Let’s face it: it’s a tough world out there, and sometimes the only thing you can rely on is your dog. Dogs are some of the best comforters around, helping owners cope with just about anything life throws their way. In fact, many people look at their dogs not as pets, but as members of the family, and some of these people prefer to get their rest with furry family members beside them.
In the United States alone, 43,000,000 households own one or more dogs, and some studies have shown up to 60 percent of dog owners allowing their pets to sleep on their beds. Naturally, if so many Americans are opting to sleep with their dogs in the bed, it makes sense that researchers would choose to investigate the effects, both harmful and negative, of this practice.
Recently, the Mayo Clinic published the results of a study that examined the effects (or lack thereof) experienced by dog owners who slept with their pets. A total of 40 adults were used in the experiment, and while each person slept with a dog nearby, some slept with the dogs on their own beds while others preferred to simply keep them off the bed but in the same room.
The study lasted for five months, and the humans and their dogs were both given equipment to monitor their activity during sleep.
The Science of Sleep
This is where the results get interesting. Sleeping with a pet in the room seemed to have a positive effect on the individual’s ability to get a good night’s sleep. However, those who slept with dogs on their own beds actually experienced a negative effect on their ability to sleep soundly.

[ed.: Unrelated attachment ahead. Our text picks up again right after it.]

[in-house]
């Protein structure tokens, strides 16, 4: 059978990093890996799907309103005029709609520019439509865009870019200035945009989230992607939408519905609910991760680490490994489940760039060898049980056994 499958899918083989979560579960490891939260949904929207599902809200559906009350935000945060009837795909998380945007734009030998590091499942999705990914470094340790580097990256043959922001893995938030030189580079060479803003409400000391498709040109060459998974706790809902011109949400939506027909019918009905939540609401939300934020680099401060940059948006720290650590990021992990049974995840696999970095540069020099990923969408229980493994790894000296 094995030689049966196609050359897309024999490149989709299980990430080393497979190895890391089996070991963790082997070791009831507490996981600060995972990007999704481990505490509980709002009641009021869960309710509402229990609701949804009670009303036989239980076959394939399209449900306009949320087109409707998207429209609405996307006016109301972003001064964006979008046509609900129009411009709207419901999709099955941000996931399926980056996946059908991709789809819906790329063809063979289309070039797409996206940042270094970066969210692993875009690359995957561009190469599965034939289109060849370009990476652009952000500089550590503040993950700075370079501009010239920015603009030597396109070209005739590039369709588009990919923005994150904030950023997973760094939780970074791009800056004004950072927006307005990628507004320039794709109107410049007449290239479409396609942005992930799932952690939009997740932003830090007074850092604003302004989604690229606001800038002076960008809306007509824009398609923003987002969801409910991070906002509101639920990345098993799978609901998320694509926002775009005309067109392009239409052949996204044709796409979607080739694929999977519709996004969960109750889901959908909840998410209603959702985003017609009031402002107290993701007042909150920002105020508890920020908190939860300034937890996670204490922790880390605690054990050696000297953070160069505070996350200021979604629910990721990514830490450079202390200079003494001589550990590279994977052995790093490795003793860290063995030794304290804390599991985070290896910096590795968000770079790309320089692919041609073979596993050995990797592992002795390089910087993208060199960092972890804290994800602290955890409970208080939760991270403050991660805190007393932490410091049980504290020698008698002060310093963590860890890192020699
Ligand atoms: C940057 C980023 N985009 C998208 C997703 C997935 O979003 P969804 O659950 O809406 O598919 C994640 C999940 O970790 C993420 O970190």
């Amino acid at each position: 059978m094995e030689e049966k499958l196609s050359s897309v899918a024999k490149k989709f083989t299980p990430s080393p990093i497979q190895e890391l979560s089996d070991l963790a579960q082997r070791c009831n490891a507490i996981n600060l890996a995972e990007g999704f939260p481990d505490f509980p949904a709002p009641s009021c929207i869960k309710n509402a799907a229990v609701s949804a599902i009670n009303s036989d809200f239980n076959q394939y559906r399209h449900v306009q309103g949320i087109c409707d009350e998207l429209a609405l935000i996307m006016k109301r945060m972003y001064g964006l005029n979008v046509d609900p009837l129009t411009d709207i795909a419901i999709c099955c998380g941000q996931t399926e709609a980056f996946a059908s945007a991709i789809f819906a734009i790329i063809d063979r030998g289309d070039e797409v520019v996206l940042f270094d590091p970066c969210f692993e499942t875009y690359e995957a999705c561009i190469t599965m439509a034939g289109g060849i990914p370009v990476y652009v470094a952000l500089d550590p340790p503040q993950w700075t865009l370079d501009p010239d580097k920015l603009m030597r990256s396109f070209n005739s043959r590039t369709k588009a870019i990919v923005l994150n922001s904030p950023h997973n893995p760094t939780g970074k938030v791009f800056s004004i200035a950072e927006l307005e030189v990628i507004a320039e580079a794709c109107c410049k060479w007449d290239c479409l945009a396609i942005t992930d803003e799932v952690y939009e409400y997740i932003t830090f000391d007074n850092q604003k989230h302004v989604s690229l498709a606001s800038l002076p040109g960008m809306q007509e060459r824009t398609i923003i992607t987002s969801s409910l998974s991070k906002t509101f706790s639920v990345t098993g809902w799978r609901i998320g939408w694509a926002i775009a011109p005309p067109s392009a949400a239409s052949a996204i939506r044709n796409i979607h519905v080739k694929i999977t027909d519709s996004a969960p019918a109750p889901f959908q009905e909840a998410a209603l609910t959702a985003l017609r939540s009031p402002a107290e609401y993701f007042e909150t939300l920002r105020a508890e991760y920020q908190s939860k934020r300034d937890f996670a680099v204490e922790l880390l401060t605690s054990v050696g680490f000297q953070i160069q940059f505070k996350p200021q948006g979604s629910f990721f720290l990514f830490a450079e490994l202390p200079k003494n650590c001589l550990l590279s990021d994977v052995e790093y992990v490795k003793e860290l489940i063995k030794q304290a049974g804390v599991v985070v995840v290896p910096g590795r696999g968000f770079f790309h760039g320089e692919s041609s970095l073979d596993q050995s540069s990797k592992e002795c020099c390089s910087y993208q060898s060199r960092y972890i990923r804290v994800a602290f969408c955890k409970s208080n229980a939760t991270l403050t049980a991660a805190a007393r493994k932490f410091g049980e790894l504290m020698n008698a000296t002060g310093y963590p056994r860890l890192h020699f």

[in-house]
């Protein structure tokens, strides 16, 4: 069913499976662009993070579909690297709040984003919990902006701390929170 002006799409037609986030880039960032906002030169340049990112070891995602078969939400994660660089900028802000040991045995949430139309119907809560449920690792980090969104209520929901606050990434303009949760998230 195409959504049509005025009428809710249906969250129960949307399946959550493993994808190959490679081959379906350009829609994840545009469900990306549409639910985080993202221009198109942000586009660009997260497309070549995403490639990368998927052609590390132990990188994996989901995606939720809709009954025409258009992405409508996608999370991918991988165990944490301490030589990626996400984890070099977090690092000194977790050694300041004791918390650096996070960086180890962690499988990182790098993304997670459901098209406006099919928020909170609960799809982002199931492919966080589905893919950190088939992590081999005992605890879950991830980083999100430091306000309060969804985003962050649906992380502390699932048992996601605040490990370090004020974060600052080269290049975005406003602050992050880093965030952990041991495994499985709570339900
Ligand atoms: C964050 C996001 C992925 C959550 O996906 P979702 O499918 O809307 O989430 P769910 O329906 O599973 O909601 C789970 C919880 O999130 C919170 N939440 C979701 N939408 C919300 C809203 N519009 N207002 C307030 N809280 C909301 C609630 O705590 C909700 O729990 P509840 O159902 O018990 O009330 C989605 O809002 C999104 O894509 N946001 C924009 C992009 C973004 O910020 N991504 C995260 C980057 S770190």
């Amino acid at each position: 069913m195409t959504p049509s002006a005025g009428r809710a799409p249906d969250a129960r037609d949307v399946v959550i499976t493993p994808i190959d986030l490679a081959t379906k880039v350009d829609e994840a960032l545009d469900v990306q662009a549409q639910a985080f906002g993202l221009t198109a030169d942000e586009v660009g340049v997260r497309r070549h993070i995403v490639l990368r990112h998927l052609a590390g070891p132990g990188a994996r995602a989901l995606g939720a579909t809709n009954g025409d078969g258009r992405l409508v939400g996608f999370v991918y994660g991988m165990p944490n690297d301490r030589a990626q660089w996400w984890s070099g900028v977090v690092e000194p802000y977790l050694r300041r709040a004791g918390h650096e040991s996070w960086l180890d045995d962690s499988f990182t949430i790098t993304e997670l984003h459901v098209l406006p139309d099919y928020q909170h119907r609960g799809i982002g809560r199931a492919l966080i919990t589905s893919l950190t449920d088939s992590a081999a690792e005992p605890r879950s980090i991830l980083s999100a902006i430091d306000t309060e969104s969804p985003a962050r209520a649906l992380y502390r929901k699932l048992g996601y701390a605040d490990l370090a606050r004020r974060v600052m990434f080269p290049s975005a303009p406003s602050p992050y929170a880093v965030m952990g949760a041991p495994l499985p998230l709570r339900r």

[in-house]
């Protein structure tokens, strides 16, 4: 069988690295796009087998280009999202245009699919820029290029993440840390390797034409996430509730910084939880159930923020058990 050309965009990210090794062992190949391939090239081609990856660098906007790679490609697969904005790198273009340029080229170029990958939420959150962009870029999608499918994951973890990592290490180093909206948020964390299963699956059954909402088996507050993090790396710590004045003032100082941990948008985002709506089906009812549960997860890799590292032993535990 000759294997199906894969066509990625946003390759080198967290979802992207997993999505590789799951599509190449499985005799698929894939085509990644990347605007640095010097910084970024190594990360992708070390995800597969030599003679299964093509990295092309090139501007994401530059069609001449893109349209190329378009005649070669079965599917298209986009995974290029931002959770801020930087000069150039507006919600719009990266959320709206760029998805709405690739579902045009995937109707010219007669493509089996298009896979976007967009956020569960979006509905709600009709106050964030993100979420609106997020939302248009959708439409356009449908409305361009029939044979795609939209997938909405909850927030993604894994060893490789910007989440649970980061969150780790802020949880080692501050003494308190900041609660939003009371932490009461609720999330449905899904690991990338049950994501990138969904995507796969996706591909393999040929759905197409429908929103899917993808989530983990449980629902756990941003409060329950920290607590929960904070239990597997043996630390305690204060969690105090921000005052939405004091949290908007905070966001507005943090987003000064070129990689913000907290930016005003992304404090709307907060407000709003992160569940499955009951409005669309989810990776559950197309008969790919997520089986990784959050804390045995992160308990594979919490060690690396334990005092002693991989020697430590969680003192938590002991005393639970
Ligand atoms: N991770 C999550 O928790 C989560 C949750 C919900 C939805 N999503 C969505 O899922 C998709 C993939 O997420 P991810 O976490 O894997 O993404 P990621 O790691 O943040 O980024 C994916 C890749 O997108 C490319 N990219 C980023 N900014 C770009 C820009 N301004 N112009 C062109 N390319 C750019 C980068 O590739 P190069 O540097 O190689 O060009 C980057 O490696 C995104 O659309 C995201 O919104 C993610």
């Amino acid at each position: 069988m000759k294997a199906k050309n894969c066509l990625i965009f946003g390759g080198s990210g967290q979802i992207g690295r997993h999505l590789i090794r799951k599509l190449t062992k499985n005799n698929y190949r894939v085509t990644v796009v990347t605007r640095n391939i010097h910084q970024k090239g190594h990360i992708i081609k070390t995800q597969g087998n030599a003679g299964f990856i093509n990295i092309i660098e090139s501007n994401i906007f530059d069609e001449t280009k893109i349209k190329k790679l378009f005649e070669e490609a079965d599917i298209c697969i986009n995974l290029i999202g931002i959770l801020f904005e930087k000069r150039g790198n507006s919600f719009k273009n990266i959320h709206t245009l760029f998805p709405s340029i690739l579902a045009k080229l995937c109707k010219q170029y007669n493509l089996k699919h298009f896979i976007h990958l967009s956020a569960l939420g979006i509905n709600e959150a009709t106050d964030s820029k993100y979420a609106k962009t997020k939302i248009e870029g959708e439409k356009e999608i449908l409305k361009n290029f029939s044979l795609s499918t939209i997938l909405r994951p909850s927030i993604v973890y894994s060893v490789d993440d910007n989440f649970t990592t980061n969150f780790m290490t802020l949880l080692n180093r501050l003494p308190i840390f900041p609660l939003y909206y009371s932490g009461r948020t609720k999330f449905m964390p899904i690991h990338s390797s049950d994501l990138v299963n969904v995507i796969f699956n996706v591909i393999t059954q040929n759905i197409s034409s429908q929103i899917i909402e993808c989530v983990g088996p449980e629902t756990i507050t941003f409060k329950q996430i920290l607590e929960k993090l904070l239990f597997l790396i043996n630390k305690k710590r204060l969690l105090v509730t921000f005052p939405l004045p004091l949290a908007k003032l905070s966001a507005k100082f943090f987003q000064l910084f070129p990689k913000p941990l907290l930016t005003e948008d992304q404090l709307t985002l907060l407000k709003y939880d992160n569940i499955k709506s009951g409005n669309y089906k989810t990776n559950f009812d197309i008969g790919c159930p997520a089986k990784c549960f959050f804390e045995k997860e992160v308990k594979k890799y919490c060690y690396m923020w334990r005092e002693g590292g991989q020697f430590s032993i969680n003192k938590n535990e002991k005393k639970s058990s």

The researchers used sleep frequency—the percentage of time spent asleep in bed versus the amount of time spent awake in bed—to determine how the presence of dogs did or did not affect a participant’s ability to sleep. An 80-percent sleep efficiency rate is considered satisfactory.
Ultimately, those who allowed their dogs to sleep in the same room scored above satisfactory sleep efficiency ratings, averaging in at 83-percent sleep efficiency. But owners who preferred to sleep with their dogs on the bed just barely managed to score within the acceptable range, averaging 80-percent sleep efficiency.
So, while the numbers may not be drastically different, there was a definite advantage for those who kept their dogs off the bed but inside the bedroom—which makes sense, since they kept their source of comfort close by without having to worry about another body tossing and turning. And, depending on a person’s own sleeping habits and needs, the data may be enough for a sleep routine reexamination, especially for those who already have trouble sleeping soundly through the night.